Hank works for the local feed store in a nothing town in Minnesota. We first encounter him performing some mild groveling before his boss to get a little personal time. We observe that his wife is very pregnant. We see him use that personal time to take a poinsettia to his parents' grave; he's a family man. Hank is everyman--he's only sketched in. We know only what we need to know: He has a nice house, maybe some job frustrations, a nice, limited little life. An upstanding guy, maybe, but he thinks too highly of himself. He's never been tested.
When the three men find the plane and the money, the story turns almost medieval, a dark fairy tale. It's as if Death himself has placed this dilemma in front of these three men just to hatch himself a little entertainment, to watch how they go down in the face of avarice and suspicion.
It's Hank who insists that they report the downed plane and the money, Lou who wants to keep it. Jacob, who seems dizzily incapable of forethought, agrees with Lou. Why not take the money?
But Hank folds rather quickly, coming up with a hazy plan about sitting on the money until spring, when the snow melts and the plane will be found. Then they'll know if anyone's looking for the money, where it came from, if there's a reward. The three make a pact, and Hank--clearly the only available candidate for the brains of the outfit--takes custody of the loot.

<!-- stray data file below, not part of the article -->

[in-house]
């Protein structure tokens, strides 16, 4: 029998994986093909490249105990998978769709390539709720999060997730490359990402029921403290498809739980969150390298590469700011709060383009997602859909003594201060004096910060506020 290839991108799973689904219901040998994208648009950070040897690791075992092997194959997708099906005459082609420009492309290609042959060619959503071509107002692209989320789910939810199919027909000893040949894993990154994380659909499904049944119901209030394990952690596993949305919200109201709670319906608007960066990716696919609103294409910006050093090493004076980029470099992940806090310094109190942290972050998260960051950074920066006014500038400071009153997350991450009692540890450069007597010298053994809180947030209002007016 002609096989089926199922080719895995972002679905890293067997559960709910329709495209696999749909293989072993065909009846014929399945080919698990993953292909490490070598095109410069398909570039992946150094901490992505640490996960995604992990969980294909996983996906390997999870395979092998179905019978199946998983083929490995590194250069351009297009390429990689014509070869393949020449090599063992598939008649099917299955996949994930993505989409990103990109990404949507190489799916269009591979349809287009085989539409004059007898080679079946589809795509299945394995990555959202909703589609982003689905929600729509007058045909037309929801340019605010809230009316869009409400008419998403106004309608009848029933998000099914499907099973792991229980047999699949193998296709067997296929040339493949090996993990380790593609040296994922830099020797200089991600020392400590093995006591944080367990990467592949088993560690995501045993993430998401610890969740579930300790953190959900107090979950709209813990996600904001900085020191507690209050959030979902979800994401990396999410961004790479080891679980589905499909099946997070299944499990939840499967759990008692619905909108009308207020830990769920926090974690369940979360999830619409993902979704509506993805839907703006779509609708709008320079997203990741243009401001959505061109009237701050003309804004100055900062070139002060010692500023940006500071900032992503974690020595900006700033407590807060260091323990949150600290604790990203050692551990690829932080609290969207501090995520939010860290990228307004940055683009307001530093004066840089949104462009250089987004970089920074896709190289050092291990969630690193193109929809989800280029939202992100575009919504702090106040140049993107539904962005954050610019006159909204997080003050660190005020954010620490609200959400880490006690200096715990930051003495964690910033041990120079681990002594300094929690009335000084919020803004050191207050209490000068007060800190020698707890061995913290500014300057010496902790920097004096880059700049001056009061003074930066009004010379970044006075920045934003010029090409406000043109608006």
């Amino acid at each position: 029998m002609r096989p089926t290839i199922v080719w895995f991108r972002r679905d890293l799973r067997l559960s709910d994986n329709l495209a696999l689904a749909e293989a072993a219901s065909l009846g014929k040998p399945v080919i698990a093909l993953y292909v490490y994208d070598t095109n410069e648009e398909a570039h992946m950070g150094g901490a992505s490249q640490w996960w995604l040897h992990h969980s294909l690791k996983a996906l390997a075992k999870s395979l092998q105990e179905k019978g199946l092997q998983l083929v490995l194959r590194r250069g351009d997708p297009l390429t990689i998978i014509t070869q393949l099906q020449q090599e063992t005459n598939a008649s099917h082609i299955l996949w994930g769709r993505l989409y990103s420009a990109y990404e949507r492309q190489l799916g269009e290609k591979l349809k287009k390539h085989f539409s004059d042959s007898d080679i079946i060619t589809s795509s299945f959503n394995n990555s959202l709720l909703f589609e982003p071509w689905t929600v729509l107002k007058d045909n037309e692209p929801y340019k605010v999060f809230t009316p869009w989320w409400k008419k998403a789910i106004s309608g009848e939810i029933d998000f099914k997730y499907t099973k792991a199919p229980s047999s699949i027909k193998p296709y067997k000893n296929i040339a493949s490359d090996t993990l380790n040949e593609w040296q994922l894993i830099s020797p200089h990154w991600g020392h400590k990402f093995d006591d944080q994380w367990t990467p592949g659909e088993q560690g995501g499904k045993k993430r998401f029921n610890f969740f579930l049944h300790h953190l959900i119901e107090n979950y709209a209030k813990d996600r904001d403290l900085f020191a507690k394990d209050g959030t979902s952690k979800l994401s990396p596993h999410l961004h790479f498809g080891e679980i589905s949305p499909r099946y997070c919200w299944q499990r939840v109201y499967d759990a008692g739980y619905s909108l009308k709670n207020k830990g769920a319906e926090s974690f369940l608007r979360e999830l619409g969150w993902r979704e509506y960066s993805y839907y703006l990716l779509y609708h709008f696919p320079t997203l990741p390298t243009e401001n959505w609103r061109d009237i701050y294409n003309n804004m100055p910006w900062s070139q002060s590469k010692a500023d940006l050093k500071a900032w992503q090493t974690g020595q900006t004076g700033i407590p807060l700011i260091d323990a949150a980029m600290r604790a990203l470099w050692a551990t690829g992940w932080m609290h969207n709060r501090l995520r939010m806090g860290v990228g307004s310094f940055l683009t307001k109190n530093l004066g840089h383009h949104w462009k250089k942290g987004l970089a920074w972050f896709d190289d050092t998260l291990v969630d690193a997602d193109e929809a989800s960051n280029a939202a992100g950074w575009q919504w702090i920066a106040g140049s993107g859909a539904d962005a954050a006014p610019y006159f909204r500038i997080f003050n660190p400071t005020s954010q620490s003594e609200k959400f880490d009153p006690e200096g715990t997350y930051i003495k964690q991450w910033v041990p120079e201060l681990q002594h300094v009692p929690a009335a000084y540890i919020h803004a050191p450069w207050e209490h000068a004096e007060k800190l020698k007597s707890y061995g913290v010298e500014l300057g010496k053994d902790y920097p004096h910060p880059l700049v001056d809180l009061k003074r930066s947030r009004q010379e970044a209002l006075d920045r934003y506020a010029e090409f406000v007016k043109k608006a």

It's inevitable that one lie will breed another and that the ties among the three men will be tested and torn, but what's great about A Simple Plan is how unpredictable each twist and turn feels.
The depths of this movie belong primarily to Billy Bob Thornton's performance as the slow, amiable, melancholy Jacob, a goof who starts off seeming like an extra from the old Andy Griffith Show--Don Knotts minus the hysteria. But Thornton reveals Jacob as a man who's been screwed over many times and refuses to become small or mean; a man who seems sad and simple, yet is complex, with the capacity for a direct, uncomplicated kind of happiness.
Paxton's Hank seems less shocked than shell-shocked through much of the movie, even when faced with the stunning venality of his sweet wife (Bridget Fonda). This stolid quality may be true to Hank's character, but at times it doesn't feel very satisfying.
Because this is crime in the snow in Minnesota, A Simple Plan has been compared to Fargo, but it's a far different film. There's less brooding malice in the cinematography and the snowscapes, and no one has a Minnesota accent. (They sound like they're in southern Indiana, which is actually fine. It may be inaccurate, but it's less distracting, and works to hold the condescension at bay.) A Simple Plan is frequently wise about small-town Midwestern life, and it's often very funny.
The movie works because it doesn't depend solely on the conundrum "What would you do if you found 40 million dollars?" but instead painfully, inexorably follows the question "Who do you turn out to be when you do the wrong thing?"